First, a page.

In the spirit of St. Patrick's Day, I thought I'd make a batch of potato rolls. I figured we could eat them for dinner, snacks, and take them for lunches during the week. They were fairly easy to make as far as homemade bread goes, but during the second rising time (when they were shaped into roll form) they just...didn't rise. The dough had risen an expected amount during the first 45 minutes, so I don't know what happened. Did all the yeast die? But I put them in the oven anyway, hoping they would expand in the oven.
Nope! So we were left with small (about 2 inches long), super-dense, yeasty-tasting rolls. Very disappointing :( I'm not sure if it was my fault or if the recipe just sucked, but these are not a make-again.
Cooking Light Holiday Cookbook
(Originally in CL 11/02)
Adding potato to the dough creates light texture. Bake these rolls up to 1 month ahead. Cool completely, wrap in heavy-duty aluminum foil, and freeze. Thaw completely, and reheat (still wrapped in foil) at 375º for 12 minutes or until warm. Try using the leftover rolls to make miniature sandwiches with turkey and relish.
2 cups cubed peeled baking potato
4 teaspoons sugar, divided
1 package dry yeast (about 2 1/4 teaspoons)
4 1/4 cups bread flour, divided
3 tablespoons butter, melted
1 1/2 teaspoons salt
1 large egg
2 tablespoons bread flour
Place potato in a medium saucepan; cover with water. Bring to a boil. Reduce heat; simmer 15 minutes or until tender. Drain in a colander over a bowl, reserving 1 cup cooking liquid. Mash potatoes with a fork.
Cool reserved cooking liquid to 105° to 115°. Stir in 1 teaspoon sugar and yeast. Let stand 5 minutes.
Lightly spoon 4 1/4 cups flour into dry measuring cups; level with a knife. Combine mashed potato, yeast mixture, 1 tablespoon sugar, 4 cups flour, butter, salt, and egg in a large bowl, stirring until well blended.
Turn dough out onto a floured surface. Knead until smooth and elastic (about 10 minutes); add up to 1/4 cup flour, 1 tablespoon at a time, to prevent dough from sticking to hands (dough will feel tacky).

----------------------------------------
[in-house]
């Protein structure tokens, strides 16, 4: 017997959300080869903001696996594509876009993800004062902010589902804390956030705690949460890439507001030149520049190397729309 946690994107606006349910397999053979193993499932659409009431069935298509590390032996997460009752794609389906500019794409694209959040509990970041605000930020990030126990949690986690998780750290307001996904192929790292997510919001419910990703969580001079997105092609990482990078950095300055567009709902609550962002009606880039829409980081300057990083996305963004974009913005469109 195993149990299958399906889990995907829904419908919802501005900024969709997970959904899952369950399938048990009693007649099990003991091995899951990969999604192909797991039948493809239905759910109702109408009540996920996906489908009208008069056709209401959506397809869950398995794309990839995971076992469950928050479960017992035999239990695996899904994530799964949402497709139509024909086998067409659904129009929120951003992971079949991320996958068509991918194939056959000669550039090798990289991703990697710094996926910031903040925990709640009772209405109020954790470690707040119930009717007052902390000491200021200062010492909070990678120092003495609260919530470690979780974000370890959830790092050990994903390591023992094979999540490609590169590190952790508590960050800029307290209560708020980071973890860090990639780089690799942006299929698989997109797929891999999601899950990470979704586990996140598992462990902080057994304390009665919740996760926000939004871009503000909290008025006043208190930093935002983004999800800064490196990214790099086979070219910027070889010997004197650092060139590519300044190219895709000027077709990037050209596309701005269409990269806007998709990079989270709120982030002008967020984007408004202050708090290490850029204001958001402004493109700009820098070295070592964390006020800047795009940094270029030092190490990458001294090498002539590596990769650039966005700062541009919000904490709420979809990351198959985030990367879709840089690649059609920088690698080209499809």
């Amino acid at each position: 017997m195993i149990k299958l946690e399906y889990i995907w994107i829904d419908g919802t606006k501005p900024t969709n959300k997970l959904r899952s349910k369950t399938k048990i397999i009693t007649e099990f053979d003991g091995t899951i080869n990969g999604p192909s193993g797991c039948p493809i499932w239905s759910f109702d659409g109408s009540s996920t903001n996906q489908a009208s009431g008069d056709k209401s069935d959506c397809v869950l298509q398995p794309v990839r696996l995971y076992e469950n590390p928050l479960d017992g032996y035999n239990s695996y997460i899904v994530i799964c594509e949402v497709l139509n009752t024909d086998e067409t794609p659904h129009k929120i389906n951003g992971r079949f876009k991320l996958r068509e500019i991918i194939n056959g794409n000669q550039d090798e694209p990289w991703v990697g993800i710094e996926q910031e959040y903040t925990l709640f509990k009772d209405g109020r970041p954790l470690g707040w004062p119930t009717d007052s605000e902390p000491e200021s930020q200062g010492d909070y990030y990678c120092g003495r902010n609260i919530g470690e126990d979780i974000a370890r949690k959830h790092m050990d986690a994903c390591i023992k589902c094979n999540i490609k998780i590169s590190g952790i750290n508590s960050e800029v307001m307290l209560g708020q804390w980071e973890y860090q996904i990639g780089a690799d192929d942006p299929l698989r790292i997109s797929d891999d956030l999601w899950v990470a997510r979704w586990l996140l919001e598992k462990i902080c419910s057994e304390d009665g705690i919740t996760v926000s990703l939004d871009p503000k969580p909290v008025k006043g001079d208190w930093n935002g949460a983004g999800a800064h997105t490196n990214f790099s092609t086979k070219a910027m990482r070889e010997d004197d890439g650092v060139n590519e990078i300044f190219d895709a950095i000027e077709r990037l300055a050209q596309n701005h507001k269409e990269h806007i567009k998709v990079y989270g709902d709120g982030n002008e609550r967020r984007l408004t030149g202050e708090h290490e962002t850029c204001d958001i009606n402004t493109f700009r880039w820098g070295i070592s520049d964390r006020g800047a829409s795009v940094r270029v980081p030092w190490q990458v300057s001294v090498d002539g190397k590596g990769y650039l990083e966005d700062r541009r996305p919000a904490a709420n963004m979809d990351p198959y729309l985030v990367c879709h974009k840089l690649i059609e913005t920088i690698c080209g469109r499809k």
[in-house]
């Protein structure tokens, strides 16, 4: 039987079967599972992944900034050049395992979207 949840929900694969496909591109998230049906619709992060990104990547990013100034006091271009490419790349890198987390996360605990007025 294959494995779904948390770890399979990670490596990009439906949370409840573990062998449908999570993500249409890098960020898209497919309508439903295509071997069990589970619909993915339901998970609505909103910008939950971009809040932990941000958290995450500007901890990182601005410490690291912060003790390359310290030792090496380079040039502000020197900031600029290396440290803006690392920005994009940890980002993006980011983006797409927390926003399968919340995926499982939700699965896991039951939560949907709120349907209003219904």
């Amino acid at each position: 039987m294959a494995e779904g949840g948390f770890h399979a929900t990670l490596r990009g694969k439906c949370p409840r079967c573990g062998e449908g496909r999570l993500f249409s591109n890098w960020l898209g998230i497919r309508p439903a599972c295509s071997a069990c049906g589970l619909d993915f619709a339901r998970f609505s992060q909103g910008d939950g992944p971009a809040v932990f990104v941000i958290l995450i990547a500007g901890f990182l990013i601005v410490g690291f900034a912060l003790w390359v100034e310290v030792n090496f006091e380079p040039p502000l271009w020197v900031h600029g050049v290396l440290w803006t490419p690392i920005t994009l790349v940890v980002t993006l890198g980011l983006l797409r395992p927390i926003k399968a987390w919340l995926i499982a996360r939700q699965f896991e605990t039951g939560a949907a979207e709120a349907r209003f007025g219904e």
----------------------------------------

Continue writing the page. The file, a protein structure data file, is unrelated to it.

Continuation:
Place dough in a large bowl coated with cooking spray, turning to coat top. Cover and let rise in a warm place (85°), free from drafts, 45 minutes or until doubled in size. (Press two fingers into dough. If indentation remains, the dough has risen enough.) Punch dough down; cover and let rest 10 minutes.
Divide dough in half; divide each half into 12 equal portions. Working with 1 portion at a time (cover remaining dough to keep from drying), shape portion into a 2-inch-long oval on a floured surface. Roll up tightly, starting with a long edge, pressing firmly to eliminate air pockets; pinch seam and ends to seal. Place roll, seam side down, on a baking sheet coated with cooking spray.
Repeat procedure with remaining dough portions, placing 12 rolls on each of 2 baking sheets. Sift 2 tablespoons flour over rolls to lightly coat. Cover rolls and let rise 45 minutes or until doubled in size.
Preheat oven to 350°.
Bake at 350° for 10 minutes with 1 baking sheet on the bottom rack and 1 baking sheet on the second rack from the top. Rotate baking sheets; bake an additional 10 minutes or until rolls are browned on bottom, lightly browned on top, and sound hollow when tapped. Remove from pan; cool on wire racks.
Yield: 2 dozen